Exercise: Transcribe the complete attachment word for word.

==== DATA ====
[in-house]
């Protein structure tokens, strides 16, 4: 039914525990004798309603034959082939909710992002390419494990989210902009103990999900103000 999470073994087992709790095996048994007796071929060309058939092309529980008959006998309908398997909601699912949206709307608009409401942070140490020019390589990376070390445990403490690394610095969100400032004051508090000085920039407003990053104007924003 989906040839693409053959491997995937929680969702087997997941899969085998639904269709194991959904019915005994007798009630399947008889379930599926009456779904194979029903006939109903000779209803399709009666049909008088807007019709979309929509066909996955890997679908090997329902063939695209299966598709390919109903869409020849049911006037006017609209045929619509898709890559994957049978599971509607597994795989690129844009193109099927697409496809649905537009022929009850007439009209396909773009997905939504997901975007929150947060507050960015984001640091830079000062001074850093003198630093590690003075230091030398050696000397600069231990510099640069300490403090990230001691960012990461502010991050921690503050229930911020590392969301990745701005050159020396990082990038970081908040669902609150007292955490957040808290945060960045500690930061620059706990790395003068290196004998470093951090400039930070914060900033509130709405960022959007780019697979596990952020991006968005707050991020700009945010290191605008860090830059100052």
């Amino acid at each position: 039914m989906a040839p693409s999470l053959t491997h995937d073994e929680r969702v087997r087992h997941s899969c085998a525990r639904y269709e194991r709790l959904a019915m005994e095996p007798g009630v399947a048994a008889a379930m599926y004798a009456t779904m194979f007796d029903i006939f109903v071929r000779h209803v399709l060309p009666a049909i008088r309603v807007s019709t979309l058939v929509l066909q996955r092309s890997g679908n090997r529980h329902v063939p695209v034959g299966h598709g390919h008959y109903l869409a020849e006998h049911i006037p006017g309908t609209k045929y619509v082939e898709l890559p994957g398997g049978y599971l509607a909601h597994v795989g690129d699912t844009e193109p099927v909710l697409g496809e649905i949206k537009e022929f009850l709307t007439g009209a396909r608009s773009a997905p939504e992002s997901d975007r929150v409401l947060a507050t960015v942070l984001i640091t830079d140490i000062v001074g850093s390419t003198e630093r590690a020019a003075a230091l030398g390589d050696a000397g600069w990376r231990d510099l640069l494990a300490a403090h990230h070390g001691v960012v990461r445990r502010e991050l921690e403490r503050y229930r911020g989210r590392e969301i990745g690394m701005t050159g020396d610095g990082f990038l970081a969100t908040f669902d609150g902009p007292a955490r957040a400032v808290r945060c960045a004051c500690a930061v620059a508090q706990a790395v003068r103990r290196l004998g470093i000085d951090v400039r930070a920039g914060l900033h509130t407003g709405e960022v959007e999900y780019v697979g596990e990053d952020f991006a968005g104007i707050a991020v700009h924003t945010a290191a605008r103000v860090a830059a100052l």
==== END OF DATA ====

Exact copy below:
[in-house]
């Protein structure tokens, strides 16, 4: 039914525990004798309603034959082939909710992002390419494990989210902009103990999900103000 999470073994087992709790095996048994007796071929060309058939092309529980008959006998309908398997909601699912949206709307608009409401942070140490020019390589990376070390445990403490690394610095969100400032004051508090000085920039407003990053104007924003 989906040839693409053959491997995937929680969702087997997941899969085998639904269709194991959904019915005994007798009630399947008889379930599926009456779904194979029903006939109903000779209803399709009666049909008088807007019709979309929509066909996955890997679908090997329902063939695209299966598709390919109903869409020849049911006037006017609209045929619509898709890559994957049978599971509607597994795989690129844009193109099927697409496809649905537009022929009850007439009209396909773009997905939504997901975007929150947060507050960015984001640091830079000062001074850093003198630093590690003075230091030398050696000397600069231990510099640069300490403090990230001691960012990461502010991050921690503050229930911020590392969301990745701005050159020396990082990038970081908040669902609150007292955490957040808290945060960045500690930061620059706990790395003068290196004998470093951090400039930070914060900033509130709405960022959007780019697979596990952020991006968005707050991020700009945010290191605008860090830059100052």
């Amino acid at each position: 039914m989906a040839p693409s999470l053959t491997h995937d073994e929680r969702v087997r087992h997941s899969c085998a525990r639904y269709e194991r709790l959904a019915m005994e095996p007798g009630v399947a048994a008889a379930m599926y004798a009456t779904m194979f007796d029903i006939f109903v071929r000779h209803v399709l060309p009666a049909i008088r309603v807007s019709t979309l058939v929509l066909q996955r092309s890997g679908n090997r529980h329902v063939p695209v034959g299966h598709g390919h008959y109903l869409a020849e006998h049911i006037p006017g309908t609209k045929y619509v082939e898709l890559p994957g398997g049978y599971l509607a909601h597994v795989g690129d699912t844009e193109p099927v909710l697409g496809e649905i949206k537009e022929f009850l709307t007439g009209a396909r608009s773009a997905p939504e992002s997901d975007r929150v409401l947060a507050t960015v942070l984001i640091t830079d140490i000062v001074g850093s390419t003198e630093r590690a020019a003075a230091l030398g390589d050696a000397g600069w990376r231990d510099l640069l494990a300490a403090h990230h070390g001691v960012v990461r445990r502010e991050l921690e403490r503050y229930r911020g989210r590392e969301i990745g690394m701005t050159g020396d610095g990082f990038l970081a969100t908040f669902d609150g902009p007292a955490r957040a400032v808290r945060c960045a004051c500690a930061v620059a508090q706990a790395v003068r103990r290196l004998g470093i000085d951090v400039r930070a920039g914060l900033h509130t407003g709405e960022v959007e999900y780019v697979g596990e990053d952020f991006a968005g104007i707050a991020v700009h924003t945010a290191a605008r103000v860090a830059a100052l």